Monday, December 01, 2014

Snowden on Privacy - “get rid of Dropbox”; Facebook and Google “dangerous services”

I stumbled upon Snowden’s remote interview from back in October. While it was conducted about 2 months ago, of course the topic of privacy online is very relevant. I think his attitude to privacy is quite interesting. Many people will say “I have nothing to hide” and as Eric Schmidt himself once said, “If you have something that you don't want anyone to know, maybe you shouldn't be doing it in the first place”. However, Snowden takes a different approach and claims that this attitude is not the right way to look at it. When you say, ‘I have nothing to hide,’ you’re saying, ‘I don’t care about this right.’ You’re saying, ‘I don’t have this right, because I’ve got to the point where I have to justify it.’ The way rights work is, the government has to justify its intrusion into your rights. While the “I have nothing to hide”claim  and Eric Schmidt’s quote is one way to protect yourself, I agree that our privacy shouldn’t come down to a defensive position where we feel that we should have something to hide or that we can't search for something.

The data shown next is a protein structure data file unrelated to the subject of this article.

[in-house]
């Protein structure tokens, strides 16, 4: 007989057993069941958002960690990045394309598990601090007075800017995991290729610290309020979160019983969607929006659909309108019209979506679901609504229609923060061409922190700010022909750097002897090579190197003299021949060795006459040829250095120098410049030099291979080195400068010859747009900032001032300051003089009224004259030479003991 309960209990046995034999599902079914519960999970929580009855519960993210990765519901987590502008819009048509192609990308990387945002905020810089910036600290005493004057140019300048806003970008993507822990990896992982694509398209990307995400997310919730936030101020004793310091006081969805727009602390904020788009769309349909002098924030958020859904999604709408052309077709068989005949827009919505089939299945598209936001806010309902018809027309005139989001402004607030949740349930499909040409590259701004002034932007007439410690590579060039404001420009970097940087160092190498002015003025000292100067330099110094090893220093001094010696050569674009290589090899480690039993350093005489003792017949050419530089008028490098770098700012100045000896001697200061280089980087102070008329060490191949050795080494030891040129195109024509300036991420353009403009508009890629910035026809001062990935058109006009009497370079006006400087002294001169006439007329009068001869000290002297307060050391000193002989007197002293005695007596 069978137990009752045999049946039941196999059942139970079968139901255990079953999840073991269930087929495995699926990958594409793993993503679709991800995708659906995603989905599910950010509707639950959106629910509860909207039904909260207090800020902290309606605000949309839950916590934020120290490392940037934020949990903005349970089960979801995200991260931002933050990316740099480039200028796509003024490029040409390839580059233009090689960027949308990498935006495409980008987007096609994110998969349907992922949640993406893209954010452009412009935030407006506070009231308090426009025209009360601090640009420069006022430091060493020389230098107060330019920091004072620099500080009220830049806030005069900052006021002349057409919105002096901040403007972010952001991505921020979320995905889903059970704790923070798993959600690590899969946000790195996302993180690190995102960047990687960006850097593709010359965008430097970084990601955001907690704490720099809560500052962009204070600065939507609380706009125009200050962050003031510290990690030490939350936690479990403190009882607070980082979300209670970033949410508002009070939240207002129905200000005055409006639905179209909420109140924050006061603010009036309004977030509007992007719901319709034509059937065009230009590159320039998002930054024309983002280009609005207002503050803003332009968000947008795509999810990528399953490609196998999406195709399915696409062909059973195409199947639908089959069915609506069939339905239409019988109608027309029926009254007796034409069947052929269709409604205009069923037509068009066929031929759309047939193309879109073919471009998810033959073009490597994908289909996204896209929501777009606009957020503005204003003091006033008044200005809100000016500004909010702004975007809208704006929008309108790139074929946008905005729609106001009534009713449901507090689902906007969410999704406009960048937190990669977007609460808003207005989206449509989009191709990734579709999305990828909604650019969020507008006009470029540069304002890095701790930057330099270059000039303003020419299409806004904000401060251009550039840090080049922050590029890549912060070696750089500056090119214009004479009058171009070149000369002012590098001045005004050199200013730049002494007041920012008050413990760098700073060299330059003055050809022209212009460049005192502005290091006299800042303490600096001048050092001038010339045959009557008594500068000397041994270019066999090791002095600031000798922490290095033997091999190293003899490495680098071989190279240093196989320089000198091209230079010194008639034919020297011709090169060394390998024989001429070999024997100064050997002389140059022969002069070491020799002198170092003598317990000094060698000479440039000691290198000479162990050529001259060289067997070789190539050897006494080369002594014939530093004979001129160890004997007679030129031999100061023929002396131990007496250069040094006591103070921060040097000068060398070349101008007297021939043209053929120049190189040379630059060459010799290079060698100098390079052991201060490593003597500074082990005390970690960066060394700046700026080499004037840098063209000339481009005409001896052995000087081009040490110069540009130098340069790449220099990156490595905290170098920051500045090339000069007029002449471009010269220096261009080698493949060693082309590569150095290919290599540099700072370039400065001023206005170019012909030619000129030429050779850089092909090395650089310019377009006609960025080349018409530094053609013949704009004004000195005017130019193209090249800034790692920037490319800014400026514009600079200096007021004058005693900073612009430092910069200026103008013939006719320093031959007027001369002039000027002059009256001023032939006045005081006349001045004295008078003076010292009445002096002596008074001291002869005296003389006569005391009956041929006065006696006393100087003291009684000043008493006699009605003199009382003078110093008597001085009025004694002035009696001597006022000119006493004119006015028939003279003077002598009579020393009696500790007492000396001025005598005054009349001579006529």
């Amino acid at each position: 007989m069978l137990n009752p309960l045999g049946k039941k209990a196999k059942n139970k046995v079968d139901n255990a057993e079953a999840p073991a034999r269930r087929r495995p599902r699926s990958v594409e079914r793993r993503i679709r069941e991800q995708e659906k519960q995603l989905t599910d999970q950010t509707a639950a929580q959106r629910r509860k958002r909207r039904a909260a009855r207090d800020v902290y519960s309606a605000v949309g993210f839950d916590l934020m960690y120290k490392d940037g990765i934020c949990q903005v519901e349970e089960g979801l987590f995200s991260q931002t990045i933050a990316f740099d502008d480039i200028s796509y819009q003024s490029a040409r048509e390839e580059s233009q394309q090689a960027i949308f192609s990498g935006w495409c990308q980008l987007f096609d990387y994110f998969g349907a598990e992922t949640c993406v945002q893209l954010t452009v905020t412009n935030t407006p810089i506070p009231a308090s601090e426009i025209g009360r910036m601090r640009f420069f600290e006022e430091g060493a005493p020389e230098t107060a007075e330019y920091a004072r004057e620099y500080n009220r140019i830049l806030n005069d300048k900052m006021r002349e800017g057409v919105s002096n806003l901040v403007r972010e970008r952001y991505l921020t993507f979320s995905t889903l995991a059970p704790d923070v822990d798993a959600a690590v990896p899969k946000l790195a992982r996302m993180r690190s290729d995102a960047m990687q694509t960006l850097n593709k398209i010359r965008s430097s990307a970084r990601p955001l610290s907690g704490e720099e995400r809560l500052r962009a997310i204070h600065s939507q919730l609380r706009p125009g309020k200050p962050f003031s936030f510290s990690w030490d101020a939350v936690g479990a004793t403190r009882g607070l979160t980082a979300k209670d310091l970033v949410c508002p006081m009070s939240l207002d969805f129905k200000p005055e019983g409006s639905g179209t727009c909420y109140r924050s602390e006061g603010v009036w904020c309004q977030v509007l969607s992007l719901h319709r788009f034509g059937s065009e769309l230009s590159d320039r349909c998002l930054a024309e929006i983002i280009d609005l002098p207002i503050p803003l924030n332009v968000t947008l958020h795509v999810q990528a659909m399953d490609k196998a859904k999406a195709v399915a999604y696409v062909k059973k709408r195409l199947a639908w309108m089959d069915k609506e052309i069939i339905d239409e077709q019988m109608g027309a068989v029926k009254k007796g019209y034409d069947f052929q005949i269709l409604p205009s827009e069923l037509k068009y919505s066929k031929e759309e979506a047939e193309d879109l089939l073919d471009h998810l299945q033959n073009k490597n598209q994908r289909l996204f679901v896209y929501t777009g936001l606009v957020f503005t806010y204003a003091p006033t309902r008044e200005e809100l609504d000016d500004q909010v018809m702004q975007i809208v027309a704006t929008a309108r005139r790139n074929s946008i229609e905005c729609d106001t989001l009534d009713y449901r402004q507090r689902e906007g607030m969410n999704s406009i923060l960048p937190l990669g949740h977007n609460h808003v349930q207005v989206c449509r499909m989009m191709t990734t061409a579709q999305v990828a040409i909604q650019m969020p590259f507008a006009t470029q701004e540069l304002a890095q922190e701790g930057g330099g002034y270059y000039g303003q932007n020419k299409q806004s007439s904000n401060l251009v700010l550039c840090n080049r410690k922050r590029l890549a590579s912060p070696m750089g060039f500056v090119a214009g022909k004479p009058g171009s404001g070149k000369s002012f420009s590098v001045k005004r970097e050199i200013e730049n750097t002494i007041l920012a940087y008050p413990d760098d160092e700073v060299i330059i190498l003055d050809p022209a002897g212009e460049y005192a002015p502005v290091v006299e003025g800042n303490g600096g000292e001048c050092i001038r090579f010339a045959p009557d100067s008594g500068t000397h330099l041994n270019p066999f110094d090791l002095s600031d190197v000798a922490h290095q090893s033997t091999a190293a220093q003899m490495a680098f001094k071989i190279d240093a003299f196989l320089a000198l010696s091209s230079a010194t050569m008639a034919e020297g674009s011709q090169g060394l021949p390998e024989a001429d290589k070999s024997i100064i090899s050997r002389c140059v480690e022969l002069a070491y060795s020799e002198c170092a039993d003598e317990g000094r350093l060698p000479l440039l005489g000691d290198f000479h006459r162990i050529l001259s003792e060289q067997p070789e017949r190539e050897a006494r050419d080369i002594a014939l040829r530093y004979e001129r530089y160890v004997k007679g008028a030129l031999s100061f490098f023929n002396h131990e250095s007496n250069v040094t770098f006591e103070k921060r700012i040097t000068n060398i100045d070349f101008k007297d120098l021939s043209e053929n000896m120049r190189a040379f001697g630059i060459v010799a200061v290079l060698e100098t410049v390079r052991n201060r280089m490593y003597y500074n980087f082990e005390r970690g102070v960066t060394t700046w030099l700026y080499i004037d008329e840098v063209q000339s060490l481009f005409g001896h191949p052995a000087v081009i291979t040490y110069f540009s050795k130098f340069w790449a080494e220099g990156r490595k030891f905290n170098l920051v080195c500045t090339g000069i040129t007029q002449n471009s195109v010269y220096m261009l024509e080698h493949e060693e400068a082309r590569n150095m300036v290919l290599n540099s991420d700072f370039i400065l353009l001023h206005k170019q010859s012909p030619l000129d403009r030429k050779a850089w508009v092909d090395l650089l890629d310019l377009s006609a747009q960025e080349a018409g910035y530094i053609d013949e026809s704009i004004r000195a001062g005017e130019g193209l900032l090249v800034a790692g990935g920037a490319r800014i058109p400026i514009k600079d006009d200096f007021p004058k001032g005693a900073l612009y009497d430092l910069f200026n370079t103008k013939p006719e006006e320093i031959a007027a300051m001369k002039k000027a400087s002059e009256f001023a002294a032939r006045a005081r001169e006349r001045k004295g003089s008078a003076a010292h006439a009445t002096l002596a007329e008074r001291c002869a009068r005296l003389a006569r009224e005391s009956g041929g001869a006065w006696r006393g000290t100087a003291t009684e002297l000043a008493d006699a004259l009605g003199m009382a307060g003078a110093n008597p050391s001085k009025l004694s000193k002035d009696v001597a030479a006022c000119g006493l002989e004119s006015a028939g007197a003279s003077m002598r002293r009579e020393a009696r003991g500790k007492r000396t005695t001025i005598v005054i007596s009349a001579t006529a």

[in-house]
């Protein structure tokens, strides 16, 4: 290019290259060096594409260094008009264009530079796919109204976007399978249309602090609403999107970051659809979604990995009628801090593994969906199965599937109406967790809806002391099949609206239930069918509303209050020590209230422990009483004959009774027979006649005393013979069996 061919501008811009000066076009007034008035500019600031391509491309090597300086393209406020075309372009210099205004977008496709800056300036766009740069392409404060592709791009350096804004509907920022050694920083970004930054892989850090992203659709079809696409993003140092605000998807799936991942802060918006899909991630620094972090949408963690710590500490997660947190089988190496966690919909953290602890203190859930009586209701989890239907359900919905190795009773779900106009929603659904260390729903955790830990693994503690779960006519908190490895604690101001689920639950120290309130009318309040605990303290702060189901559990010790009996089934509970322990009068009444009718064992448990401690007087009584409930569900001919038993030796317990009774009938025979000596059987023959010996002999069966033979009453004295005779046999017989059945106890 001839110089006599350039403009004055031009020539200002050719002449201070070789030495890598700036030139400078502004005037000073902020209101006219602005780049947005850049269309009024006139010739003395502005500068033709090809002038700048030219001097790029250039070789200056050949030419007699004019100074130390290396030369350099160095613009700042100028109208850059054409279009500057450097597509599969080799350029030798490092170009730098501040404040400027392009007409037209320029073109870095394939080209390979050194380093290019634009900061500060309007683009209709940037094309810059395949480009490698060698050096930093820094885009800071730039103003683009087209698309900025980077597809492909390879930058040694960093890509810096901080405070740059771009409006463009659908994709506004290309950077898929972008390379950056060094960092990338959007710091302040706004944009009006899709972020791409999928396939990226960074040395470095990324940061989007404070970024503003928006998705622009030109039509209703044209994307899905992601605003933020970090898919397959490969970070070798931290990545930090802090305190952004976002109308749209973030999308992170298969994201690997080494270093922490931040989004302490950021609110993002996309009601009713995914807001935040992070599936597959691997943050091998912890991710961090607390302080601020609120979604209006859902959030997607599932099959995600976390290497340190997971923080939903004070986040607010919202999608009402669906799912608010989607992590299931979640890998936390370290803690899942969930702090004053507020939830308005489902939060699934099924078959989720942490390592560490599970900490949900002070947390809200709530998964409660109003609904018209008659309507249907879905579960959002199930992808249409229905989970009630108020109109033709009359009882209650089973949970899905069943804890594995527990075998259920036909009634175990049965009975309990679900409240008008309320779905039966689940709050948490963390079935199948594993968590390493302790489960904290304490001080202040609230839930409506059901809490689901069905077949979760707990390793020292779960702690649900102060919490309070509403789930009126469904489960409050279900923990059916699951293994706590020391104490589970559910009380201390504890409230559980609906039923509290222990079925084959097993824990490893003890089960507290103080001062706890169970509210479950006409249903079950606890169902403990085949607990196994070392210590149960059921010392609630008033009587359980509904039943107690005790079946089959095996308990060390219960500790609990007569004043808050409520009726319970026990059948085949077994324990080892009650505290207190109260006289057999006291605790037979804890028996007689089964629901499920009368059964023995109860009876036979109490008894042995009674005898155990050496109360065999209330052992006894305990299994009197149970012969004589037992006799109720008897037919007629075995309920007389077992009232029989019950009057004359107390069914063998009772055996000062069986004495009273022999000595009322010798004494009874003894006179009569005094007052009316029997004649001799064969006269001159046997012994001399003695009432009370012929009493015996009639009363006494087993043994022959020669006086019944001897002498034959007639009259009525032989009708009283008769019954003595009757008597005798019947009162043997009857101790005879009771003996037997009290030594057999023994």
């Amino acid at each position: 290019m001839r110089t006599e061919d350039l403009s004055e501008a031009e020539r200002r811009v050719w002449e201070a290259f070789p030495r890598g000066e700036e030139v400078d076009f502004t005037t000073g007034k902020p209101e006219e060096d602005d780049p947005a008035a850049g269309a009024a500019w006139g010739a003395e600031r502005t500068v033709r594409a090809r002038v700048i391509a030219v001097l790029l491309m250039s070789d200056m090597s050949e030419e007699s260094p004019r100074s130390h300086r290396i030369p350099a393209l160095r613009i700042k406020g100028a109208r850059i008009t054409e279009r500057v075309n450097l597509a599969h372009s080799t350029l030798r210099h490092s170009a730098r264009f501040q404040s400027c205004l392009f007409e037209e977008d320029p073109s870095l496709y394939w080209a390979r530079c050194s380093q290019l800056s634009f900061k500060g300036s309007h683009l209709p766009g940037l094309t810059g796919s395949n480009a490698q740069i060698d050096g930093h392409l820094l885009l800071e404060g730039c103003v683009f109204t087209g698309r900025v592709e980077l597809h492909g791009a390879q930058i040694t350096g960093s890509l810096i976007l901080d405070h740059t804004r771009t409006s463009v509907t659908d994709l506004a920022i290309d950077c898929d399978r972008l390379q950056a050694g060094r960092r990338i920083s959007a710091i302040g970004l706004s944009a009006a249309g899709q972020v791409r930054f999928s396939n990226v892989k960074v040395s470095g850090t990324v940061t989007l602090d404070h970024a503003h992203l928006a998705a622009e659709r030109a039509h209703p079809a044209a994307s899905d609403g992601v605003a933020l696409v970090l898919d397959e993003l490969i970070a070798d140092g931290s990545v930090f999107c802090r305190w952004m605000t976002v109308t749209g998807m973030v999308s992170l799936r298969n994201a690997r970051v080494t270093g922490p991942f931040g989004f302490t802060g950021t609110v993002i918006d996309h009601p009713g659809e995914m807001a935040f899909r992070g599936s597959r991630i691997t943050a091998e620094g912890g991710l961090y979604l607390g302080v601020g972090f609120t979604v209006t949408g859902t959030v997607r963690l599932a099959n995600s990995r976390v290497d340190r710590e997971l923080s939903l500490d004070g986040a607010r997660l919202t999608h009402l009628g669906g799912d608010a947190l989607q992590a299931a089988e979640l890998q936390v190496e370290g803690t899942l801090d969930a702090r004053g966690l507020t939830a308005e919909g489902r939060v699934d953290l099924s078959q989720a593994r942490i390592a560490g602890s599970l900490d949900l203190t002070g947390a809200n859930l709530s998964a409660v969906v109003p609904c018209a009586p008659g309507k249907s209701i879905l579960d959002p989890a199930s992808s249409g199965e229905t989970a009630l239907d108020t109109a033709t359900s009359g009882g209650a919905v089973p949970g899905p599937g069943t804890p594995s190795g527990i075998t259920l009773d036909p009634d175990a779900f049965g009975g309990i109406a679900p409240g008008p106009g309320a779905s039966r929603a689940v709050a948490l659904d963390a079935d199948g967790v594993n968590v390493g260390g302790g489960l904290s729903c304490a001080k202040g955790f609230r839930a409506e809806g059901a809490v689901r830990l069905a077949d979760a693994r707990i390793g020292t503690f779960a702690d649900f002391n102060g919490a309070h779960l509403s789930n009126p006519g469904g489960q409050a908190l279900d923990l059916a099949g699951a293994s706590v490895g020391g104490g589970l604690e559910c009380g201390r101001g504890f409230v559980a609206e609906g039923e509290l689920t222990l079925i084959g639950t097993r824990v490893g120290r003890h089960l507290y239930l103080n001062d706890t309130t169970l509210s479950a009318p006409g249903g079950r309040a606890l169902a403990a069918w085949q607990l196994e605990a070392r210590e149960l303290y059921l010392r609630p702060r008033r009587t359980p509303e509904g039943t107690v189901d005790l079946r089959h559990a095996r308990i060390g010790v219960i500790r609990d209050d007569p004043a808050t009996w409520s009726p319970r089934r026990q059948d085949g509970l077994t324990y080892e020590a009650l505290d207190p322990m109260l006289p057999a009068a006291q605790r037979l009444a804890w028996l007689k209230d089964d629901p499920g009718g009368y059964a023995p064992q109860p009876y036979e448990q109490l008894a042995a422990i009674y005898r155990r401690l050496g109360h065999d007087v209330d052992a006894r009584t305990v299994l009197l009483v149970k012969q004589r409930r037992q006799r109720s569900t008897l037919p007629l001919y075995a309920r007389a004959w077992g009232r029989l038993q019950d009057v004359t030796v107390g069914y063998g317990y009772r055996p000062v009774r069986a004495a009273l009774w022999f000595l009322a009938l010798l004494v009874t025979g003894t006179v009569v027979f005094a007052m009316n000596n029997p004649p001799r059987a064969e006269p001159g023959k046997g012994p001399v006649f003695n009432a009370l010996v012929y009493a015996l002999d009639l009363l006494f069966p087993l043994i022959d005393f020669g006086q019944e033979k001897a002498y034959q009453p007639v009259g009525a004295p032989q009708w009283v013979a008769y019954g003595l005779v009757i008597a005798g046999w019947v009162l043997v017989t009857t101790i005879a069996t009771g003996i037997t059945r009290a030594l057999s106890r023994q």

However, reality is that we don’t have full privacy, and that said, Snowden recommends people to seek out encrypted tools and stop using services that are “hostile to privacy.” Text messages are not safe either – law enforcement can ask for warrants to access phones and carriers can be subpoenaed for data.

One last piece of food for thought from Snowden “We can have secret programs. You know, the American people don’t have to know the name of every individual that’s under investigation. We don’t need to know the technical details of absolutely every program in the intelligence community. But we do have to know the bare and broad outlines of the powers our government is claiming … and how they affect us and how they affect our relationships overseas. Because if we don’t, we are no longer citizens, we no longer have leaders. We’re subjects, and we have rulers.” 

The New Yorker video on YouTube (~58:30):

No comments: